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editorial

Preserving a community’s assets


January 8, 2014

In the face of some well-organized and passionate opposition, Pike County Pennsylvania commissioners have a tough decision to make about where to build a much needed new courthouse annex in the heart of historic Milford. As the county’s population has grown (it increased 65% in the 1990s and another 24% between 2000 and 2010), the ability to conduct the county’s business undeniably requires more courtroom and office space. Where to site a new building (the plan is to connect it to the historic courthouse, built in 1874), and ultimately what kind of modern building the annex should be, has stirred controversy in the picturesque village.

One plan under consideration, the one county commissioners have indicated they prefer(though they have presented no formal application for its approval to the borough yet) would be to remove—either tearing down or relocating—the historic Queen Anne-style building known as the William B. Kenworthey House, constructed circa 1890s, at 410 Broad St. It sits on county-owned property directly next to the courthouse and is currently being used for court administration and judges’ chambers.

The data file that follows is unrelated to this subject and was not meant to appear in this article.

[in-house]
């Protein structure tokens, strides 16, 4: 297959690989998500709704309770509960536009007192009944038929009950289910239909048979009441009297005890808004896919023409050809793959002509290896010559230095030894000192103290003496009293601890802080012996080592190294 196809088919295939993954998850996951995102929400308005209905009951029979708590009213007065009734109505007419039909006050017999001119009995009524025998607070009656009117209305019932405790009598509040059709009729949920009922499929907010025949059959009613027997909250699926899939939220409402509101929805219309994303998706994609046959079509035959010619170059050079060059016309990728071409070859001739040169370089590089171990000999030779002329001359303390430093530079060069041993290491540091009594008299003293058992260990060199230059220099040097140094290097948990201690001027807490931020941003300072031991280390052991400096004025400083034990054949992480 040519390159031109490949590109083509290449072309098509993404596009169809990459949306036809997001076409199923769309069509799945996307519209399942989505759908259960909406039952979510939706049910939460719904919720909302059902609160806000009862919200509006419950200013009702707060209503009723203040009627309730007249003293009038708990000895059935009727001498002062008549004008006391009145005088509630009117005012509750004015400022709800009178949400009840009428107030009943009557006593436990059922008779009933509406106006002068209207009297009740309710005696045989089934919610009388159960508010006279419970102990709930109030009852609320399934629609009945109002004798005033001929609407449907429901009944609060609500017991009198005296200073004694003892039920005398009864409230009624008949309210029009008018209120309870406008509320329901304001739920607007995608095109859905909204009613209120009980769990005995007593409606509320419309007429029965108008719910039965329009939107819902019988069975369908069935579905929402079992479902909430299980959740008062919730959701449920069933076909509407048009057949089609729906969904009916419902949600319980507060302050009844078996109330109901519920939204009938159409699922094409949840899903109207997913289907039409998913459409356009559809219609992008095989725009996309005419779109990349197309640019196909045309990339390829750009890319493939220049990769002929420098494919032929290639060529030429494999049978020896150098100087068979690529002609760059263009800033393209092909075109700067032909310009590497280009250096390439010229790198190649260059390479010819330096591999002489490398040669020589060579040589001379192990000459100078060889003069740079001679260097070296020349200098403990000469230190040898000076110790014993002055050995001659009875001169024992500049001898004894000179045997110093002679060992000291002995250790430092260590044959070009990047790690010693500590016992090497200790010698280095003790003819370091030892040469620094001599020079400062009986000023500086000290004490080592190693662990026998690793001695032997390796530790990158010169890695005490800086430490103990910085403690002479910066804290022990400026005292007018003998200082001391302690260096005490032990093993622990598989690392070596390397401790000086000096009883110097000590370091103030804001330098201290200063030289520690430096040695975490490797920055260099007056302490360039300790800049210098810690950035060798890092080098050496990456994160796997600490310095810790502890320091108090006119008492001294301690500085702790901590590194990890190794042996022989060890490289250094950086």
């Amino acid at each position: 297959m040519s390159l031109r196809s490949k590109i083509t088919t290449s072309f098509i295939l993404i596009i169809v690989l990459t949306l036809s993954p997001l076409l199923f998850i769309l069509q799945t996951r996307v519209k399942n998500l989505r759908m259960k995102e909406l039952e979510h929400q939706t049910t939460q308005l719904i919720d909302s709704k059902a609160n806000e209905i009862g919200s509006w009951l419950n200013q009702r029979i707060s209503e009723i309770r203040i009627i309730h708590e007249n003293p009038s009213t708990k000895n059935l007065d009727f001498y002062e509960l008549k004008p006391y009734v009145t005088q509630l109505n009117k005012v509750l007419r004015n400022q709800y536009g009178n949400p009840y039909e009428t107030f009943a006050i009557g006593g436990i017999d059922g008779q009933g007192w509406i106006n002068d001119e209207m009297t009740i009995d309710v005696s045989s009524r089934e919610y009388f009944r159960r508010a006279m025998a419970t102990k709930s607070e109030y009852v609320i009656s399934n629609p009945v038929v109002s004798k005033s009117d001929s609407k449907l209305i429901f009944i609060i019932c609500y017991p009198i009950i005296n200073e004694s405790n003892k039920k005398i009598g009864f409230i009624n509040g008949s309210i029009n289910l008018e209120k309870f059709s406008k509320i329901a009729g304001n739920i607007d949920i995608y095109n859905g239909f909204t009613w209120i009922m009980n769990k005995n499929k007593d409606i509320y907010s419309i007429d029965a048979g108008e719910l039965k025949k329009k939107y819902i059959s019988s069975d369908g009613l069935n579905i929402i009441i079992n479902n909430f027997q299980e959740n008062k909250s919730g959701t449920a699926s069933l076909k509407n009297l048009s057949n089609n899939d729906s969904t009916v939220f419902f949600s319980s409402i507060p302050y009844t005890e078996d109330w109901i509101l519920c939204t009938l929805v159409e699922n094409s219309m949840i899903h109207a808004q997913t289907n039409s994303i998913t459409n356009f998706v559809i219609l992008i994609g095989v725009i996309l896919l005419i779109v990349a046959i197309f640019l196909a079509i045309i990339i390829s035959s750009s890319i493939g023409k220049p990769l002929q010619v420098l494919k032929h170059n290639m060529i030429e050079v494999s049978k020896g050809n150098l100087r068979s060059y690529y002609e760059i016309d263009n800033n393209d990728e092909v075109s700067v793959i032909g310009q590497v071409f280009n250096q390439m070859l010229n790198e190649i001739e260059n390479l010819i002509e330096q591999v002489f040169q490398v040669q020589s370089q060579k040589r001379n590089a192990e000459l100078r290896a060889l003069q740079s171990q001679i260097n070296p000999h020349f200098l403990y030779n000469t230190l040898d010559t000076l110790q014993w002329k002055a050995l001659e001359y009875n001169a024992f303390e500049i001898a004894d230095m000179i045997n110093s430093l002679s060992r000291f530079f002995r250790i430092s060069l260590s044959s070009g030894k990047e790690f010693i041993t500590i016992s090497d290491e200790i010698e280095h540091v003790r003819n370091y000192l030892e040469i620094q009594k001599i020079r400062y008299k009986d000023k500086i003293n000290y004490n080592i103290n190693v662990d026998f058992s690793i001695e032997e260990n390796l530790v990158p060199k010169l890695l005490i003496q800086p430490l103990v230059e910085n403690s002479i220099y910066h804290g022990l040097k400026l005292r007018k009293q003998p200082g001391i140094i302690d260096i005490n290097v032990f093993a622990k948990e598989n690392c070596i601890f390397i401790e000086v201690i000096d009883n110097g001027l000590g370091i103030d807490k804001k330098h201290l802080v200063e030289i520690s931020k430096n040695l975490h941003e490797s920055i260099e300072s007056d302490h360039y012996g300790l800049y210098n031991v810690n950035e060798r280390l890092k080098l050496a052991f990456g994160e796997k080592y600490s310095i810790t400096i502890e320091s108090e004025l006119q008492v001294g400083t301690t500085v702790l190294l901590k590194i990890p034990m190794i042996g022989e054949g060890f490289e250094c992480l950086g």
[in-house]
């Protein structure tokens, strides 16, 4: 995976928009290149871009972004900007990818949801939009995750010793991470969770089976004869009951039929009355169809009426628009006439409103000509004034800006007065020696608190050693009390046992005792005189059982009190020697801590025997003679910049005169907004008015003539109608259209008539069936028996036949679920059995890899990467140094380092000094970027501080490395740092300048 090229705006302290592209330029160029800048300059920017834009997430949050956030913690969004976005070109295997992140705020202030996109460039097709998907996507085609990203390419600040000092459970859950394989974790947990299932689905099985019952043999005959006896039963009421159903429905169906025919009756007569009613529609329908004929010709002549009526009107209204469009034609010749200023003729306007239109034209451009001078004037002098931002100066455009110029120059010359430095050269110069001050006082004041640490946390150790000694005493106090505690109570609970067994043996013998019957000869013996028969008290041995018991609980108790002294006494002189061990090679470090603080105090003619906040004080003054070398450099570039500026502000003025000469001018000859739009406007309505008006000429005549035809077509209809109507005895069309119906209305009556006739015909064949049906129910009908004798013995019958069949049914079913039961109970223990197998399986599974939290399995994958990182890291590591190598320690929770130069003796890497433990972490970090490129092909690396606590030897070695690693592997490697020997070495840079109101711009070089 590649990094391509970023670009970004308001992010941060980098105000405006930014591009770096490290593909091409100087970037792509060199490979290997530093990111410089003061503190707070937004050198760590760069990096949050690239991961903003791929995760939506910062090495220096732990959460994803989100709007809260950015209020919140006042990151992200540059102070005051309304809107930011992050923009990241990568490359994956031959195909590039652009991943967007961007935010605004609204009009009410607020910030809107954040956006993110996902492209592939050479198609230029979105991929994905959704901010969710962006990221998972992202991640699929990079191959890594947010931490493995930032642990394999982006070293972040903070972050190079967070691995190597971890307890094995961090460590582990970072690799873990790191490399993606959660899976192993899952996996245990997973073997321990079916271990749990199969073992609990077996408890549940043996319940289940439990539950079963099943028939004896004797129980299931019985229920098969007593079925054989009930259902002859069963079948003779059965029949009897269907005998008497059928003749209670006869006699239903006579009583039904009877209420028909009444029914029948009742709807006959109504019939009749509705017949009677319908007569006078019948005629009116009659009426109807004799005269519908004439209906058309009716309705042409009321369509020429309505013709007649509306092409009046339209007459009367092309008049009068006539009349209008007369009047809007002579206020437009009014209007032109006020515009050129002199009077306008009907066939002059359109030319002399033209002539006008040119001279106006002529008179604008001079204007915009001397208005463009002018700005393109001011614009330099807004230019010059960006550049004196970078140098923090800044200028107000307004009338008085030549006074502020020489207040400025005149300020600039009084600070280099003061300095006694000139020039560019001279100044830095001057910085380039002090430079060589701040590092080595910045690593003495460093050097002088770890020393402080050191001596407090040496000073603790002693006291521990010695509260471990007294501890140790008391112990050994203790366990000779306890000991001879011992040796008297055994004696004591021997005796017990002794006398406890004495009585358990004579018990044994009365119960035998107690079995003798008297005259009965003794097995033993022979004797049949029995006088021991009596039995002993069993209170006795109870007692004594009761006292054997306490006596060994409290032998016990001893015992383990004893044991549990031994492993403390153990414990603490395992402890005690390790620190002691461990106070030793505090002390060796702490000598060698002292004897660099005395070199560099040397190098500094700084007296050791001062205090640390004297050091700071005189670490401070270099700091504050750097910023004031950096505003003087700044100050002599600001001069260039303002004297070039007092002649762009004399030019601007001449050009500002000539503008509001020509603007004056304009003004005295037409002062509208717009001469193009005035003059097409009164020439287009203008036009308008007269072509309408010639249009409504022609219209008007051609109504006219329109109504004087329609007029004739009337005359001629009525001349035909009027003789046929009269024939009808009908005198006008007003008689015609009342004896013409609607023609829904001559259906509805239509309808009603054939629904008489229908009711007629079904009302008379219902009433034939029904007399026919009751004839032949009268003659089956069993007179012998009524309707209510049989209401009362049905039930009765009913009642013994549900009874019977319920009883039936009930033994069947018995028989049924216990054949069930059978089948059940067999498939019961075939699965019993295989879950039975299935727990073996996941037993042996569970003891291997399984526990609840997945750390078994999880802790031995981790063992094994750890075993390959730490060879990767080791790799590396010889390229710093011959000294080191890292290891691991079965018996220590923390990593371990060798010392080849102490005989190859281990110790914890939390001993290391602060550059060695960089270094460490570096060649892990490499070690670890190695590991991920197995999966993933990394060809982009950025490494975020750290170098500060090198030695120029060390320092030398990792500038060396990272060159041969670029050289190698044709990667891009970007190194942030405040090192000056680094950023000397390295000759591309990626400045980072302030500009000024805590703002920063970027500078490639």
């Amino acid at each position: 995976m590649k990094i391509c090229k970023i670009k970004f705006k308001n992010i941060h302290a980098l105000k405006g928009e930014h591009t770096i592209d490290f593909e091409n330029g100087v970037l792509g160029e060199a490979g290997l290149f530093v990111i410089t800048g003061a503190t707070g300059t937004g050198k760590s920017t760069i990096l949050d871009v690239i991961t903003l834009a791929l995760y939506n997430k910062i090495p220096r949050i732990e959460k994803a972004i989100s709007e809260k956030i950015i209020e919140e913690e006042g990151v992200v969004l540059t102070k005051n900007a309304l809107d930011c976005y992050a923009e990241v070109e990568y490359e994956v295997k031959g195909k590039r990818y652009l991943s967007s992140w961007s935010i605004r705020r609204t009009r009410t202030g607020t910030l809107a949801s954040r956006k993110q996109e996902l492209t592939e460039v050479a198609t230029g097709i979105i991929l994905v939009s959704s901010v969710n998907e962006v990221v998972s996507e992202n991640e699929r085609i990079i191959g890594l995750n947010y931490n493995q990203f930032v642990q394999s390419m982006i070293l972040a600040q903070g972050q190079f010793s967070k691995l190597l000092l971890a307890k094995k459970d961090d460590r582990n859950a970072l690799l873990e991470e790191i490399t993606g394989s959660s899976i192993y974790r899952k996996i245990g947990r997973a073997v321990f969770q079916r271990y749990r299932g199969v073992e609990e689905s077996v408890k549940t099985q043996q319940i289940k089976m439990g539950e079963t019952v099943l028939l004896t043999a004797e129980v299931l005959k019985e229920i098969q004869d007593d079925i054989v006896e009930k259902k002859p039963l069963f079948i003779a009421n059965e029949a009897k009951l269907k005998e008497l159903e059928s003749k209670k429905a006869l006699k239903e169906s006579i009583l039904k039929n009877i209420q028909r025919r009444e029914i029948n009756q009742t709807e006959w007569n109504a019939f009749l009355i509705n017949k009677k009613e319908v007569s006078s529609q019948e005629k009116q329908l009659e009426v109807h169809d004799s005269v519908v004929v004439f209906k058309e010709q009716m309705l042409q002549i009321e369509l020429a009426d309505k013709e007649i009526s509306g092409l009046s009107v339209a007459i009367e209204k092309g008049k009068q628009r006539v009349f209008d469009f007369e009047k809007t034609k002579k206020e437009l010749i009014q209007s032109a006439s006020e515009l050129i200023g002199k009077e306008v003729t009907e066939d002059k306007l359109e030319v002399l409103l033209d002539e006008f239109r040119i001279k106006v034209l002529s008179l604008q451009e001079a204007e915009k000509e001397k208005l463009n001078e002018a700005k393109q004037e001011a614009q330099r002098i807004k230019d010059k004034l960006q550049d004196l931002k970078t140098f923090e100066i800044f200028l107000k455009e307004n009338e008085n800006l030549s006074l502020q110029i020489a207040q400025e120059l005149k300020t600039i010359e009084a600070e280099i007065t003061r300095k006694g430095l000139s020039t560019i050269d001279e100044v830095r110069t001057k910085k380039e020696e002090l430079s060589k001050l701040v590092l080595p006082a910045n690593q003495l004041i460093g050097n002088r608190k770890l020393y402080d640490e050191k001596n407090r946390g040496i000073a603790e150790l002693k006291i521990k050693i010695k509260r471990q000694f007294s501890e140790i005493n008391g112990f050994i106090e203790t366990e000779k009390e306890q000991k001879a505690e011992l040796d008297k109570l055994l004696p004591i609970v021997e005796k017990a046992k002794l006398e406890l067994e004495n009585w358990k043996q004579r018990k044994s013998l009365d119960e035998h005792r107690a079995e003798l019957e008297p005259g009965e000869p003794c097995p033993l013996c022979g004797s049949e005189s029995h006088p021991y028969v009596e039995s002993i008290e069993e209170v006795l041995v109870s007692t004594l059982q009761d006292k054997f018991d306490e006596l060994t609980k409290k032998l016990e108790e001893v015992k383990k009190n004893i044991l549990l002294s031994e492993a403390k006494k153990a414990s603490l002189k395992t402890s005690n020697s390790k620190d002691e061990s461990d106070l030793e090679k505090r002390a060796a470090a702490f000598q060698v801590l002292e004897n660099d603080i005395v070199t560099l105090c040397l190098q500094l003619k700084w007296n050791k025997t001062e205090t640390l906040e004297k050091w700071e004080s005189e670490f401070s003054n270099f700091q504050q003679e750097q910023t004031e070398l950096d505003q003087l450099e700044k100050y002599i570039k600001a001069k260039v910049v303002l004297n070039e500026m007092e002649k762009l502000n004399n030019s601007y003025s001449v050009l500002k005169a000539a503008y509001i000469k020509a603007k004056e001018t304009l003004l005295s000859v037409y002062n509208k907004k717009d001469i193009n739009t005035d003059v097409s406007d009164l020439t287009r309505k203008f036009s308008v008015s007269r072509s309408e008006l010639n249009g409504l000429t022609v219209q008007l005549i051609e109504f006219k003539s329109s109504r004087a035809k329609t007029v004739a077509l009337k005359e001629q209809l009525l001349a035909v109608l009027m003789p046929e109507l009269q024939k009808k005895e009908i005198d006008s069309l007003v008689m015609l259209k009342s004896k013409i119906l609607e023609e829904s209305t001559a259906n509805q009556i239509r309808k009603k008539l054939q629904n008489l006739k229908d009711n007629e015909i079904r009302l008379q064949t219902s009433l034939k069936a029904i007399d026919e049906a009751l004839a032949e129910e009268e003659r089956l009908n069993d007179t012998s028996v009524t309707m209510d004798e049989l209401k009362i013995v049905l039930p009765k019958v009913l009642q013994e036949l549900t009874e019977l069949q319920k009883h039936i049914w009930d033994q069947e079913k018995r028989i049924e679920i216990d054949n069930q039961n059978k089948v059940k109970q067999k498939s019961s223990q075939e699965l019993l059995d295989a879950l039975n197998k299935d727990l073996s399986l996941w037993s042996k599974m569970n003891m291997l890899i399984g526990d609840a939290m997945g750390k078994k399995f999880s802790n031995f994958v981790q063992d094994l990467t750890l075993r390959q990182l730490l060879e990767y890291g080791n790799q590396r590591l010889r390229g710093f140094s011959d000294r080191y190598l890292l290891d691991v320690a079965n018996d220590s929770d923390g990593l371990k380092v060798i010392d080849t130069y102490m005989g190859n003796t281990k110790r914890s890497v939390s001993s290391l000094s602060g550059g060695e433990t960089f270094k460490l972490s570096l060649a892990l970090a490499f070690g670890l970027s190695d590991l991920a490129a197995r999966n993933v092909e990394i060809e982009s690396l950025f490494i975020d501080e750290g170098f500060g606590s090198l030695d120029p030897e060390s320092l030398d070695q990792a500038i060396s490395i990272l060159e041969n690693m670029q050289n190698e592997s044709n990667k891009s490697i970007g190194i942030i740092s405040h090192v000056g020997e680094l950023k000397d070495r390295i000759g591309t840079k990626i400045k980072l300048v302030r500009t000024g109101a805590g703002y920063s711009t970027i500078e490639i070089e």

A second plan, which has been considered, would involve purchasing a building (now an attorneys’ office) at 104 W. High St. behind the courthouse to locate the new annex. According to an engineer’s analysis, this option would be significantly more expensive, in large part because the county would have to buy the land and building and reportedly have to foot the bill for moving the Verizon fiber-optic lines. Cost is the key reason the commissioners have given for not preferring this second option.

Opposition around the removal of the Kenworthey House centers around construction of a large, box-shaped, modern office building on a main street in Milford’s historic district where, out of 655 buildings, 400 have been deemed historically significant, with a handful listed on the National Register of Historic Places.

We at The River Reporter find ourselves swayed by the arguments made by historic preservationists and others who are questioning the commissioners’ Plan A to remove the Kenworthey House to construct a modern, new annex on Broad Street.